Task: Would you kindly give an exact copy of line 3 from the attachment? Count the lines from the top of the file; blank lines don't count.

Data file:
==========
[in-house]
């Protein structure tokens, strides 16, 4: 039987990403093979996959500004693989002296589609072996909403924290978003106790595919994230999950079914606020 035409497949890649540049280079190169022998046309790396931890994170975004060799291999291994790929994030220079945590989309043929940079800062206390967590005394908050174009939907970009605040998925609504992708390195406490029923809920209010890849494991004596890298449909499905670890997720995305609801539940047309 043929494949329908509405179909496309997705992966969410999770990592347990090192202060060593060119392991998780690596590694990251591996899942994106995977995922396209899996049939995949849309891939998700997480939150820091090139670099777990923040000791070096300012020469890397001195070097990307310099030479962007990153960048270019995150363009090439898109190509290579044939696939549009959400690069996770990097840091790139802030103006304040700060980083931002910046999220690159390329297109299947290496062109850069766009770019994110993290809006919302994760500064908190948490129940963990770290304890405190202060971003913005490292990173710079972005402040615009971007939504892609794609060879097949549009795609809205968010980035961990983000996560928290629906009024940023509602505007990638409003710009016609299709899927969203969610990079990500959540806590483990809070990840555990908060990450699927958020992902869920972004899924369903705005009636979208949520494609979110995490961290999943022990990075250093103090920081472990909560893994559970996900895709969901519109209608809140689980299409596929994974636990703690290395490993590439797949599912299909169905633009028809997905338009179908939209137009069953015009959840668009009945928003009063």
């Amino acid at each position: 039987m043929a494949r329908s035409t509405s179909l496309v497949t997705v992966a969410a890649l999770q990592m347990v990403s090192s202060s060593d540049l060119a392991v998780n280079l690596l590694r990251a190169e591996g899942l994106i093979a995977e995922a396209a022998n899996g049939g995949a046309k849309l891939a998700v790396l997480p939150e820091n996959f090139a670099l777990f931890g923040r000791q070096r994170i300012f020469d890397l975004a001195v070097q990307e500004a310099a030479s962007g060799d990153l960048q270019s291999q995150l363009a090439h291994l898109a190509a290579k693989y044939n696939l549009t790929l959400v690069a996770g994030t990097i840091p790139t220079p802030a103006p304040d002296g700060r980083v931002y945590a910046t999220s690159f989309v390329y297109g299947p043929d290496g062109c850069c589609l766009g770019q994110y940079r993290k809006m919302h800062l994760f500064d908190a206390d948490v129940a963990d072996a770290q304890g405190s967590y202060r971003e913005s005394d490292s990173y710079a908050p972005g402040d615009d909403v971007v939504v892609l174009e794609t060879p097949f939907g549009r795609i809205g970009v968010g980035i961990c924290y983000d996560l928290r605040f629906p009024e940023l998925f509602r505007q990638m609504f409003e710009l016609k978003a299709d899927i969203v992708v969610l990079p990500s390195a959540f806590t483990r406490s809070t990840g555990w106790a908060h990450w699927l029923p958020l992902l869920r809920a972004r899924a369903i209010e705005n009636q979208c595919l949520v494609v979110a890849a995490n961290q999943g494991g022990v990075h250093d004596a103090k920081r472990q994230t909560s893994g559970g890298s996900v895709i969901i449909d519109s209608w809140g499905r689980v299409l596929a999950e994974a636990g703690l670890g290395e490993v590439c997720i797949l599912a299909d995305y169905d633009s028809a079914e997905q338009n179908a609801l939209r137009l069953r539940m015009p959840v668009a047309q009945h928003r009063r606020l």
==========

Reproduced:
């Amino acid at each position: 039987m043929a494949r329908s035409t509405s179909l496309v497949t997705v992966a969410a890649l999770q990592m347990v990403s090192s202060s060593d540049l060119a392991v998780n280079l690596l590694r990251a190169e591996g899942l994106i093979a995977e995922a396209a022998n899996g049939g995949a046309k849309l891939a998700v790396l997480p939150e820091n996959f090139a670099l777990f931890g923040r000791q070096r994170i300012f020469d890397l975004a001195v070097q990307e500004a310099a030479s962007g060799d990153l960048q270019s291999q995150l363009a090439h291994l898109a190509a290579k693989y044939n696939l549009t790929l959400v690069a996770g994030t990097i840091p790139t220079p802030a103006p304040d002296g700060r980083v931002y945590a910046t999220s690159f989309v390329y297109g299947p043929d290496g062109c850069c589609l766009g770019q994110y940079r993290k809006m919302h800062l994760f500064d908190a206390d948490v129940a963990d072996a770290q304890g405190s967590y202060r971003e913005s005394d490292s990173y710079a908050p972005g402040d615009d909403v971007v939504v892609l174009e794609t060879p097949f939907g549009r795609i809205g970009v968010g980035i961990c924290y983000d996560l928290r605040f629906p009024e940023l998925f509602r505007q990638m609504f409003e710009l016609k978003a299709d899927i969203v992708v969610l990079p990500s390195a959540f806590t483990r406490s809070t990840g555990w106790a908060h990450w699927l029923p958020l992902l869920r809920a972004r899924a369903i209010e705005n009636q979208c595919l949520v494609v979110a890849a995490n961290q999943g494991g022990v990075h250093d004596a103090k920081r472990q994230t909560s893994g559970g890298s996900v895709i969901i449909d519109s209608w809140g499905r689980v299409l596929a999950e994974a636990g703690l670890g290395e490993v590439c997720i797949l599912a299909d995305y169905d633009s028809a079914e997905q338009n179908a609801l939209r137009l069953r539940m015009p959840v668009a047309q009945h928003r009063r606020l």